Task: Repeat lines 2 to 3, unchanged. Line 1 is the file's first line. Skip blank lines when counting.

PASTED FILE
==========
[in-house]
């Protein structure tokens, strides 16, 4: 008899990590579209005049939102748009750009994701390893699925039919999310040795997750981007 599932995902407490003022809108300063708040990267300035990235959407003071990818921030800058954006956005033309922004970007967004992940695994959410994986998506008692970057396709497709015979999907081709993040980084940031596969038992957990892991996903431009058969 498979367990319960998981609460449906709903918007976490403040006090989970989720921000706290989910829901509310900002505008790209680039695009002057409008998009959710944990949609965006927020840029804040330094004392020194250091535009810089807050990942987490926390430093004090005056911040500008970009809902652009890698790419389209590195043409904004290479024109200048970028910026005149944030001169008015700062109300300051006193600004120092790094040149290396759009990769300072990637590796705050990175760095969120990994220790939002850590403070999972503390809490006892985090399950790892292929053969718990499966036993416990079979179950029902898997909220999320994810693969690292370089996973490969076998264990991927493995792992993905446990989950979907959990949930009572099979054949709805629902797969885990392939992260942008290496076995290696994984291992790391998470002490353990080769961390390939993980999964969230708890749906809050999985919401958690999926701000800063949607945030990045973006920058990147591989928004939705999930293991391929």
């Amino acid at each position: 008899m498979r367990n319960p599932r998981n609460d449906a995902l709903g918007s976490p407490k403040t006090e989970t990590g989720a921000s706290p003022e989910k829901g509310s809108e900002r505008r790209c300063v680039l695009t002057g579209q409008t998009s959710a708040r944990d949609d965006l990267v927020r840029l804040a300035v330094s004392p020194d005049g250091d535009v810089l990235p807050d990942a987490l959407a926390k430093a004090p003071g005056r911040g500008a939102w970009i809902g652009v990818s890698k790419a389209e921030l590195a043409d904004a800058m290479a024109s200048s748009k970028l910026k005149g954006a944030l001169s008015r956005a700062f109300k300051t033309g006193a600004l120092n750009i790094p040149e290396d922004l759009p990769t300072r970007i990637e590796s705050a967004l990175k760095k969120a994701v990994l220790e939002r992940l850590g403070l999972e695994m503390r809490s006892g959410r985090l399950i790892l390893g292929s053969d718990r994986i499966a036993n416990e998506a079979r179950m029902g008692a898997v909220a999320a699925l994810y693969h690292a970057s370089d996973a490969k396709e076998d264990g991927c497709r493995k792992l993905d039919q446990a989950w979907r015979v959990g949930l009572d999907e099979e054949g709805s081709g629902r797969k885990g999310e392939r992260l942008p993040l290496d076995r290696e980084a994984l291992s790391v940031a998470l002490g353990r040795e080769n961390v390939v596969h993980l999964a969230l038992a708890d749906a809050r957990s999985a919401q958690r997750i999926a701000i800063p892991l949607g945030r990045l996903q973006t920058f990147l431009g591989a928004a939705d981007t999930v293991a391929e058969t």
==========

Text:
């Protein structure tokens, strides 16, 4: 008899990590579209005049939102748009750009994701390893699925039919999310040795997750981007 599932995902407490003022809108300063708040990267300035990235959407003071990818921030800058954006956005033309922004970007967004992940695994959410994986998506008692970057396709497709015979999907081709993040980084940031596969038992957990892991996903431009058969 498979367990319960998981609460449906709903918007976490403040006090989970989720921000706290989910829901509310900002505008790209680039695009002057409008998009959710944990949609965006927020840029804040330094004392020194250091535009810089807050990942987490926390430093004090005056911040500008970009809902652009890698790419389209590195043409904004290479024109200048970028910026005149944030001169008015700062109300300051006193600004120092790094040149290396759009990769300072990637590796705050990175760095969120990994220790939002850590403070999972503390809490006892985090399950790892292929053969718990499966036993416990079979179950029902898997909220999320994810693969690292370089996973490969076998264990991927493995792992993905446990989950979907959990949930009572099979054949709805629902797969885990392939992260942008290496076995290696994984291992790391998470002490353990080769961390390939993980999964969230708890749906809050999985919401958690999926701000800063949607945030990045973006920058990147591989928004939705999930293991391929």
């Amino acid at each position: 008899m498979r367990n319960p599932r998981n609460d449906a995902l709903g918007s976490p407490k403040t006090e989970t990590g989720a921000s706290p003022e989910k829901g509310s809108e900002r505008r790209c300063v680039l695009t002057g579209q409008t998009s959710a708040r944990d949609d965006l990267v927020r840029l804040a300035v330094s004392p020194d005049g250091d535009v810089l990235p807050d990942a987490l959407a926390k430093a004090p003071g005056r911040g500008a939102w970009i809902g652009v990818s890698k790419a389209e921030l590195a043409d904004a800058m290479a024109s200048s748009k970028l910026k005149g954006a944030l001169s008015r956005a700062f109300k300051t033309g006193a600004l120092n750009i790094p040149e290396d922004l759009p990769t300072r970007i990637e590796s705050a967004l990175k760095k969120a994701v990994l220790e939002r992940l850590g403070l999972e695994m503390r809490s006892g959410r985090l399950i790892l390893g292929s053969d718990r994986i499966a036993n416990e998506a079979r179950m029902g008692a898997v909220a999320a699925l994810y693969h690292a970057s370089d996973a490969k396709e076998d264990g991927c497709r493995k792992l993905d039919q446990a989950w979907r015979v959990g949930l009572d999907e099979e054949g709805s081709g629902r797969k885990g999310e392939r992260l942008p993040l290496d076995r290696e980084a994984l291992s790391v940031a998470l002490g353990r040795e080769n961390v390939v596969h993980l999964a969230l038992a708890d749906a809050r957990s999985a919401q958690r997750i999926a701000i800063p892991l949607g945030r990045l996903q973006t920058f990147l431009g591989a928004a939705d981007t999930v293991a391929e058969t």